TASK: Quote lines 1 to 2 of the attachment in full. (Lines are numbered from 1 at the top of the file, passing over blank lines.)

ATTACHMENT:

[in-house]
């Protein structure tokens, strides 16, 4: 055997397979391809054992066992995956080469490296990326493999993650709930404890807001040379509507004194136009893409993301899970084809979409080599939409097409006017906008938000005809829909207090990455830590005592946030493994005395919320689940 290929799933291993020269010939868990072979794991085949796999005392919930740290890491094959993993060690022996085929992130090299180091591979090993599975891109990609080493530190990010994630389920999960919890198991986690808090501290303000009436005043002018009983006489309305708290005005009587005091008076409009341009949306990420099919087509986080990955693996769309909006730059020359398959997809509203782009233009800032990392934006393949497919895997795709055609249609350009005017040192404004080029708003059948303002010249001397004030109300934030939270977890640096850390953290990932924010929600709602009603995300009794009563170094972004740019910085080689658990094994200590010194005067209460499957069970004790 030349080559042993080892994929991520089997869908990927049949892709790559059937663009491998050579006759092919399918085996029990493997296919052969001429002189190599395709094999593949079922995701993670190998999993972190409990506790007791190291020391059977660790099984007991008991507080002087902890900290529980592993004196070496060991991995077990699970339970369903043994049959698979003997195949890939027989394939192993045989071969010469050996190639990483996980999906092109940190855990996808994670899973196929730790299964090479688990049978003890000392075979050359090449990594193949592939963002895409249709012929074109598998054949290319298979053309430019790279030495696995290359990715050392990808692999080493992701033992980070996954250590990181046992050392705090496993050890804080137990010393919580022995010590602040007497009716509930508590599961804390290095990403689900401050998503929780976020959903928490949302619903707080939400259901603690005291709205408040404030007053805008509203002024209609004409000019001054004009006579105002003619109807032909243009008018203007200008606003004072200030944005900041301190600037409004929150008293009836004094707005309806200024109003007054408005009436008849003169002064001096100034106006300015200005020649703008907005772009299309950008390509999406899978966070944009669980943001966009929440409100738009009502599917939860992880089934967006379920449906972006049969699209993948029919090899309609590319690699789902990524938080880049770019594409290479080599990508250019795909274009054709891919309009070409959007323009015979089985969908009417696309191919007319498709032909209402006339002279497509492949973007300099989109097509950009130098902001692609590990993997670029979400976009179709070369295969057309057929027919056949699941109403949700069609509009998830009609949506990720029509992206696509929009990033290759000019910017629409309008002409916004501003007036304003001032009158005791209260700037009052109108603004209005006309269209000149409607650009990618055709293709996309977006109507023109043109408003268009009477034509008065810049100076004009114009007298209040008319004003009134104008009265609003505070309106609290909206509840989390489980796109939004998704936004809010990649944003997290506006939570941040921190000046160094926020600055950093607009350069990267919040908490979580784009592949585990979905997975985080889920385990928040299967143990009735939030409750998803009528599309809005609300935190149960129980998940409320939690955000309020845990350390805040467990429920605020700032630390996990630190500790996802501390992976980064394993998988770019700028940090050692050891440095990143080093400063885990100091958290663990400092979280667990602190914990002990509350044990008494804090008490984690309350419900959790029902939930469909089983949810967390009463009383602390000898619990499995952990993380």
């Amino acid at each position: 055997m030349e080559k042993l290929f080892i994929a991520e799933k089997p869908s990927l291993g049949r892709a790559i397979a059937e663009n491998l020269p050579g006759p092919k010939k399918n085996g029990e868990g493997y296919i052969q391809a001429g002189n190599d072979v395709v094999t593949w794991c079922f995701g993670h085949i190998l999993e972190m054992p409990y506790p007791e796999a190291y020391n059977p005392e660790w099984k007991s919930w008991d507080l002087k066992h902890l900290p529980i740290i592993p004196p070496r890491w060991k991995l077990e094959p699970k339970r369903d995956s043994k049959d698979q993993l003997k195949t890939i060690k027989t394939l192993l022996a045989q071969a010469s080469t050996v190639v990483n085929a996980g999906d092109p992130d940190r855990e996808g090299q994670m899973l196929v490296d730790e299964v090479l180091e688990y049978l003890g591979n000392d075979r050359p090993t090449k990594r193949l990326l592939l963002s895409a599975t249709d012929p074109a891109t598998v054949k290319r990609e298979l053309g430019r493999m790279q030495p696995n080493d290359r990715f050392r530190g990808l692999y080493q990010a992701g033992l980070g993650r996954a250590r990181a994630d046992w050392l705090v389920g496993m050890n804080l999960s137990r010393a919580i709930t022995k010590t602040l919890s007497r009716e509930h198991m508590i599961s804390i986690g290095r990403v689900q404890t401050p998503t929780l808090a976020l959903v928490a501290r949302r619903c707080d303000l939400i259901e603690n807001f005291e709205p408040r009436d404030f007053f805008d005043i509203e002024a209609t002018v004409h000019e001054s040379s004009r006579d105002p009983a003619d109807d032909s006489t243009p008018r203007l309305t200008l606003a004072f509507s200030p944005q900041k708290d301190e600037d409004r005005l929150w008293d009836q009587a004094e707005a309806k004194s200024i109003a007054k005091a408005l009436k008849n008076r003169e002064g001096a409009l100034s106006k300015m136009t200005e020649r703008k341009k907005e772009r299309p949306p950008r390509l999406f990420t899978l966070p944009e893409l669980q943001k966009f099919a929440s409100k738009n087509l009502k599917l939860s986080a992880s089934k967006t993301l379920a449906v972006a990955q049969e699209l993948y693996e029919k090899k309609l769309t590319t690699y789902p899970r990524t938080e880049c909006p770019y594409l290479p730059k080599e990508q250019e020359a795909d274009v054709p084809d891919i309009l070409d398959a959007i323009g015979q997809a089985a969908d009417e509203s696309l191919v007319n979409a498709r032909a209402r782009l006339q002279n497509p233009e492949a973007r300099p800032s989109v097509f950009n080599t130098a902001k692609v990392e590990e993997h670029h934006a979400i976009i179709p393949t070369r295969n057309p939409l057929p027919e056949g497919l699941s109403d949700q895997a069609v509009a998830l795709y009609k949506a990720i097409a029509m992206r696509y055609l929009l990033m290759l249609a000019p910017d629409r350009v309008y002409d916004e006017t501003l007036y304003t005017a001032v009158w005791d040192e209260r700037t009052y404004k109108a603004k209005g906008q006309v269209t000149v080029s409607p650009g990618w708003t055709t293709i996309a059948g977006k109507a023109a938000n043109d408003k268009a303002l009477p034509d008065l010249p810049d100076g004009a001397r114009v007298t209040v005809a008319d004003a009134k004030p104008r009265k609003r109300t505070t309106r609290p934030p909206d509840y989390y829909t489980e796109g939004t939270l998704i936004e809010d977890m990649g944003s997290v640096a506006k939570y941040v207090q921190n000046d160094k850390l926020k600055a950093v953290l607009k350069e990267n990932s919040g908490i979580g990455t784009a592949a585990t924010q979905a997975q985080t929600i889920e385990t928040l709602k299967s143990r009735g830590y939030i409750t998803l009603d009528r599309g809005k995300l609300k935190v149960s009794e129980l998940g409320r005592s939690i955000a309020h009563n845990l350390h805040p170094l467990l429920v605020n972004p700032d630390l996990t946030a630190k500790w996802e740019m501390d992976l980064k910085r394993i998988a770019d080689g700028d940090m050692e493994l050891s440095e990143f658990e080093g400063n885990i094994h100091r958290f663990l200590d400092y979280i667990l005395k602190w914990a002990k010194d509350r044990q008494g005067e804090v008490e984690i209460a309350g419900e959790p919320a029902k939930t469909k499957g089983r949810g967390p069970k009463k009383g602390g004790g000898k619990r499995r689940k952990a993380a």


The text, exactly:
[in-house]
């Protein structure tokens, strides 16, 4: 055997397979391809054992066992995956080469490296990326493999993650709930404890807001040379509507004194136009893409993301899970084809979409080599939409097409006017906008938000005809829909207090990455830590005592946030493994005395919320689940 290929799933291993020269010939868990072979794991085949796999005392919930740290890491094959993993060690022996085929992130090299180091591979090993599975891109990609080493530190990010994630389920999960919890198991986690808090501290303000009436005043002018009983006489309305708290005005009587005091008076409009341009949306990420099919087509986080990955693996769309909006730059020359398959997809509203782009233009800032990392934006393949497919895997795709055609249609350009005017040192404004080029708003059948303002010249001397004030109300934030939270977890640096850390953290990932924010929600709602009603995300009794009563170094972004740019910085080689658990094994200590010194005067209460499957069970004790 030349080559042993080892994929991520089997869908990927049949892709790559059937663009491998050579006759092919399918085996029990493997296919052969001429002189190599395709094999593949079922995701993670190998999993972190409990506790007791190291020391059977660790099984007991008991507080002087902890900290529980592993004196070496060991991995077990699970339970369903043994049959698979003997195949890939027989394939192993045989071969010469050996190639990483996980999906092109940190855990996808994670899973196929730790299964090479688990049978003890000392075979050359090449990594193949592939963002895409249709012929074109598998054949290319298979053309430019790279030495696995290359990715050392990808692999080493992701033992980070996954250590990181046992050392705090496993050890804080137990010393919580022995010590602040007497009716509930508590599961804390290095990403689900401050998503929780976020959903928490949302619903707080939400259901603690005291709205408040404030007053805008509203002024209609004409000019001054004009006579105002003619109807032909243009008018203007200008606003004072200030944005900041301190600037409004929150008293009836004094707005309806200024109003007054408005009436008849003169002064001096100034106006300015200005020649703008907005772009299309950008390509999406899978966070944009669980943001966009929440409100738009009502599917939860992880089934967006379920449906972006049969699209993948029919090899309609590319690699789902990524938080880049770019594409290479080599990508250019795909274009054709891919309009070409959007323009015979089985969908009417696309191919007319498709032909209402006339002279497509492949973007300099989109097509950009130098902001692609590990993997670029979400976009179709070369295969057309057929027919056949699941109403949700069609509009998830009609949506990720029509992206696509929009990033290759000019910017629409309008002409916004501003007036304003001032009158005791209260700037009052109108603004209005006309269209000149409607650009990618055709293709996309977006109507023109043109408003268009009477034509008065810049100076004009114009007298209040008319004003009134104008009265609003505070309106609290909206509840989390489980796109939004998704936004809010990649944003997290506006939570941040921190000046160094926020600055950093607009350069990267919040908490979580784009592949585990979905997975985080889920385990928040299967143990009735939030409750998803009528599309809005609300935190149960129980998940409320939690955000309020845990350390805040467990429920605020700032630390996990630190500790996802501390992976980064394993998988770019700028940090050692050891440095990143080093400063885990100091958290663990400092979280667990602190914990002990509350044990008494804090008490984690309350419900959790029902939930469909089983949810967390009463009383602390000898619990499995952990993380």